Friday, August 26, 2011

Movie Review: Wild Wild West

In 1965 Robert Conrad and Ross Martin co-starred in a TV show called Wild Wild West. The show chronicled the adventures of James West and Artemus Gordon, two members of the secret service taking on villains in the old west using West's gunslinging and Gordon's steampunk-lite inventions. The major draw of the show was the incredible chemistry between the two stars, who created a screen partnership to rival Kirk and Spock, Luke and Bo Duke, or...um...Bert and Ernie.

In 1999, Barry Sonnenfeld directed a film called Wild Wild West, a 170 million dollar action comedy about an Army Captain and a US Marshall who join forces to stop an evil genius who plans to conquer the United States with a giant mechanical spider. Though financially a success (the film earned back over 222 million dollars worldwide) the movie was considered to be a critical failure and has since become one of the most universally hated movies on the internet, wih 4.4 stars on IMDb and 21% on Rotten Tomatoes.

At the risk of having my internet writer license revoked I have to admit that I never really understood why this movie was so hated. Most of the hate seems nitpicky to me, as if the critics are desperate to agree with the hive mind, but can't actually come up with a justification for doing so, so they just bring up whatever bad things they can think of, no matter how minor.

The one real, major problem I can find with the movie is the two leads, Jim West and Artemus Gordon, as played by Will Smith and Kevin Kline. Don't get me wrong, the movie doesn't need to put the same emphasis on their relationship as the show did, nor would I expect it to. Smith and Kline don't have anywhere near the chemistry of Conrad and Martin. That's kind of the problem, though. Smith and Kline are like oil and water. These two would be unappealing in any movie. Watching them try to emulate one of the greatest relationships in television history is just painful.

To be fair to them, part of this is the fault of the script. The movie -perhaps unwisely- tries to evoke the old buddy cop trope of the two lawmen who start out as enemies before coming to respect one another. Sadly, it never quite seems to get around to the respecting each other part, settling instead on going from hatred to just not caring. It doesn't help that when they finally do get to their big bonding scene it's played entirely for laughs, and punctuated by the two of them being chased through a cornfield by flying saw blades.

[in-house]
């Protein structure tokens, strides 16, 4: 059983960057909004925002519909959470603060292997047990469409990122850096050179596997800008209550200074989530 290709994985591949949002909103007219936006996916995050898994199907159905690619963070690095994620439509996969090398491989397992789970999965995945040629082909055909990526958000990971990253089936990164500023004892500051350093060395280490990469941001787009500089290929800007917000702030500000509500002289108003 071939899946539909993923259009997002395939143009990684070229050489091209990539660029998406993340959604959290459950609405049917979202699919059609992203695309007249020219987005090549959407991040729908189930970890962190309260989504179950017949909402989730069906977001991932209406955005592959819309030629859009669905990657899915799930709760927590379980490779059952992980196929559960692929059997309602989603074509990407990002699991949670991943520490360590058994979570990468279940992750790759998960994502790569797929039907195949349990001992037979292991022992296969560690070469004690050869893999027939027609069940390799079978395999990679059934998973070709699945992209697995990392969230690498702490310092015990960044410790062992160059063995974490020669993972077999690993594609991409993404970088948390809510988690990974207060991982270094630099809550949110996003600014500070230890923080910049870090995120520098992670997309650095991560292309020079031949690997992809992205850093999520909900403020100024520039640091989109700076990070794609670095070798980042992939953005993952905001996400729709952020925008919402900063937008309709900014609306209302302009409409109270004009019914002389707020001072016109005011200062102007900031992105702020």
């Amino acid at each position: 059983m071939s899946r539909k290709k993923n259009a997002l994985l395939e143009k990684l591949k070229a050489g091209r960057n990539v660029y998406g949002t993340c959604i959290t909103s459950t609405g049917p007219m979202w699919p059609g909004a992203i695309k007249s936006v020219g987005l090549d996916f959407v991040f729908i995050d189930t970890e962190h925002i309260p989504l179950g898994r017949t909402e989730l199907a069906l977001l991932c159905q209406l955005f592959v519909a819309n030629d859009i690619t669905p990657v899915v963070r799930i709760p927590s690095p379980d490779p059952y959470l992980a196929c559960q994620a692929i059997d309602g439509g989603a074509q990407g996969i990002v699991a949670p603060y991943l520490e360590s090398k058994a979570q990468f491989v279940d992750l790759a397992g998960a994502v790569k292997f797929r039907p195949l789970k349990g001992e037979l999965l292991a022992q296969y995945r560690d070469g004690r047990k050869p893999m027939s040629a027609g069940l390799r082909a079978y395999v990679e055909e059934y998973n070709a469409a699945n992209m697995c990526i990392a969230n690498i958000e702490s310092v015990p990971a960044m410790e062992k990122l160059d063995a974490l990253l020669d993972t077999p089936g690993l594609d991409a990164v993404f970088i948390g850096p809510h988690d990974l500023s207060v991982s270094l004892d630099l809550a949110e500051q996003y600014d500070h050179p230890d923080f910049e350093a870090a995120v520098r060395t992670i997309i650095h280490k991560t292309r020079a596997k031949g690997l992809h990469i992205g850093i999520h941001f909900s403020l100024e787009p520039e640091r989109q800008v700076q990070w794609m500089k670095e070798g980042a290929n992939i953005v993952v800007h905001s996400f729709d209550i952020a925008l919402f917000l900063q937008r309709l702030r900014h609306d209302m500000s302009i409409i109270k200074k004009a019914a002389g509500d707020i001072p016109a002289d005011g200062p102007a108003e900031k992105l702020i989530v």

KR Rating: 4 GOOD

So is the movie really as bad as everyone says? Not even close. Is it as good as the TV show? No, but to be fair it was never going to be. Haters are quick to say that you have to judge it in context, and they're right. In the context of a big budget action movie -which is what it is- it's actually pretty good. It was never intended to compete with the series, or to be high art. It succeeded at what it wanted to do and it brought something new to the genre, which is more than can be said for most other action comedies, including those that rated higher than it did. The only real problem with the movie is the utter lack of chemistry between the two leads.

If you haven't seen this movie then I suggest you check it out, even if just so you can judge it for yourself. True, fans of the series and those looking for high art won't find a lot to be interested in here, but if you're a fan of action comedies, a fan of steampunk, or better yet a fan of both then I think you'll be pleasantly surprised by Wild Wild West.

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